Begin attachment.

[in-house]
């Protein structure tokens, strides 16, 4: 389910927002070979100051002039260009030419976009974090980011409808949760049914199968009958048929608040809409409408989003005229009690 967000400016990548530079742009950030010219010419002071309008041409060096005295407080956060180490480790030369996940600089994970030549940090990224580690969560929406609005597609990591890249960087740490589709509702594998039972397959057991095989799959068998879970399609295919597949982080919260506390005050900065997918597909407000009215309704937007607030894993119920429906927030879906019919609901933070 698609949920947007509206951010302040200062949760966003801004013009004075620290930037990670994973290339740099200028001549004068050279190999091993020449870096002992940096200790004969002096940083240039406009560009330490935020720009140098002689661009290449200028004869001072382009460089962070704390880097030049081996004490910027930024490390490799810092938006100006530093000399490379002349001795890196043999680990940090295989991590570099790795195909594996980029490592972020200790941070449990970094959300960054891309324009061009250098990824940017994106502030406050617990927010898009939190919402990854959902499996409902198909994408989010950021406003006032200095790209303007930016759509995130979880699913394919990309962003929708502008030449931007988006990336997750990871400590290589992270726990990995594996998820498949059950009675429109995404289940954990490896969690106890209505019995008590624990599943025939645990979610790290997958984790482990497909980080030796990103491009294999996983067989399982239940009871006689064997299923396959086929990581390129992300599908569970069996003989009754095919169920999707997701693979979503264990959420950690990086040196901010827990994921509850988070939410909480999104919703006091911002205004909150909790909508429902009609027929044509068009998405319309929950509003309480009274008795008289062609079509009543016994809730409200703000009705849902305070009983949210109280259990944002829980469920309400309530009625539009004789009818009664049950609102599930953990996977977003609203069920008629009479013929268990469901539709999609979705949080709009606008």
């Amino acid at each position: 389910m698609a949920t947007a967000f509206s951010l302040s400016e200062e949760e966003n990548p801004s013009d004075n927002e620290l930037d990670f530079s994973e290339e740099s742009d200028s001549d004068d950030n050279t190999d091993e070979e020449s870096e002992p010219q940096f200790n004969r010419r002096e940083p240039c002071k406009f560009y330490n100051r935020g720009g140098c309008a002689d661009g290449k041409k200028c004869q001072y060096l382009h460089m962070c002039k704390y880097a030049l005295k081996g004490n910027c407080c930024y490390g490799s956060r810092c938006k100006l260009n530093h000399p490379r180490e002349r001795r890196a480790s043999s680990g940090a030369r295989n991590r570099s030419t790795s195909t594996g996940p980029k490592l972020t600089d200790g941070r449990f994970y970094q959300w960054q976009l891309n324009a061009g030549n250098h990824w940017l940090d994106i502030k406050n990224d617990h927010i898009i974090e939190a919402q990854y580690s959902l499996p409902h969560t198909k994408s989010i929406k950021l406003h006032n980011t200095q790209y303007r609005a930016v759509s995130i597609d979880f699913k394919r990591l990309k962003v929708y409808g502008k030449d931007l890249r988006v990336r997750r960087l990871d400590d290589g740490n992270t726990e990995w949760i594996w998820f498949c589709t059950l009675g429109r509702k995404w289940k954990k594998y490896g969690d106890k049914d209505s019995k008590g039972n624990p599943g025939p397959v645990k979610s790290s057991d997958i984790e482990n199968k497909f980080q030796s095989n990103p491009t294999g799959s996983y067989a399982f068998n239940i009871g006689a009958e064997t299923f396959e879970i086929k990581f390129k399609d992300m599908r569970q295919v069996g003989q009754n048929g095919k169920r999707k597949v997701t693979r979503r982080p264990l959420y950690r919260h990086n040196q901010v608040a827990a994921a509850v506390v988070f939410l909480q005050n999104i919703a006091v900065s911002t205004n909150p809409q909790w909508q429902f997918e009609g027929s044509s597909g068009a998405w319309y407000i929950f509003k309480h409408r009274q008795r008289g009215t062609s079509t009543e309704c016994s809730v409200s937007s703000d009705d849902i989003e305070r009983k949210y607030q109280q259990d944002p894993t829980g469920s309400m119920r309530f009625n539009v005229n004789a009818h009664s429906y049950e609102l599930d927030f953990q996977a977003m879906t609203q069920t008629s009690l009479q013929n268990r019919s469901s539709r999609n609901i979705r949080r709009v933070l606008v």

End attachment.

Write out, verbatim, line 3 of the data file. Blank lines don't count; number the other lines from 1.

């Amino acid at each position: 389910m698609a949920t947007a967000f509206s951010l302040s400016e200062e949760e966003n990548p801004s013009d004075n927002e620290l930037d990670f530079s994973e290339e740099s742009d200028s001549d004068d950030n050279t190999d091993e070979e020449s870096e002992p010219q940096f200790n004969r010419r002096e940083p240039c002071k406009f560009y330490n100051r935020g720009g140098c309008a002689d661009g290449k041409k200028c004869q001072y060096l382009h460089m962070c002039k704390y880097a030049l005295k081996g004490n910027c407080c930024y490390g490799s956060r810092c938006k100006l260009n530093h000399p490379r180490e002349r001795r890196a480790s043999s680990g940090a030369r295989n991590r570099s030419t790795s195909t594996g996940p980029k490592l972020t600089d200790g941070r449990f994970y970094q959300w960054q976009l891309n324009a061009g030549n250098h990824w940017l940090d994106i502030k406050n990224d617990h927010i898009i974090e939190a919402q990854y580690s959902l499996p409902h969560t198909k994408s989010i929406k950021l406003h006032n980011t200095q790209y303007r609005a930016v759509s995130i597609d979880f699913k394919r990591l990309k962003v929708y409808g502008k030449d931007l890249r988006v990336r997750r960087l990871d400590d290589g740490n992270t726990e990995w949760i594996w998820f498949c589709t059950l009675g429109r509702k995404w289940k954990k594998y490896g969690d106890k049914d209505s019995k008590g039972n624990p599943g025939p397959v645990k979610s790290s057991d997958i984790e482990n199968k497909f980080q030796s095989n990103p491009t294999g799959s996983y067989a399982f068998n239940i009871g006689a009958e064997t299923f396959e879970i086929k990581f390129k399609d992300m599908r569970q295919v069996g003989q009754n048929g095919k169920r999707k597949v997701t693979r979503r982080p264990l959420y950690r919260h990086n040196q901010v608040a827990a994921a509850v506390v988070f939410l909480q005050n999104i919703a006091v900065s911002t205004n909150p809409q909790w909508q429902f997918e009609g027929s044509s597909g068009a998405w319309y407000i929950f509003k309480h409408r009274q008795r008289g009215t062609s079509t009543e309704c016994s809730v409200s937007s703000d009705d849902i989003e305070r009983k949210y607030q109280q259990d944002p894993t829980g469920s309400m119920r309530f009625n539009v005229n004789a009818h009664s429906y049950e609102l599930d927030f953990q996977a977003m879906t609203q069920t008629s009690l009479q013929n268990r019919s469901s539709r999609n609901i979705r949080r709009v933070l606008v």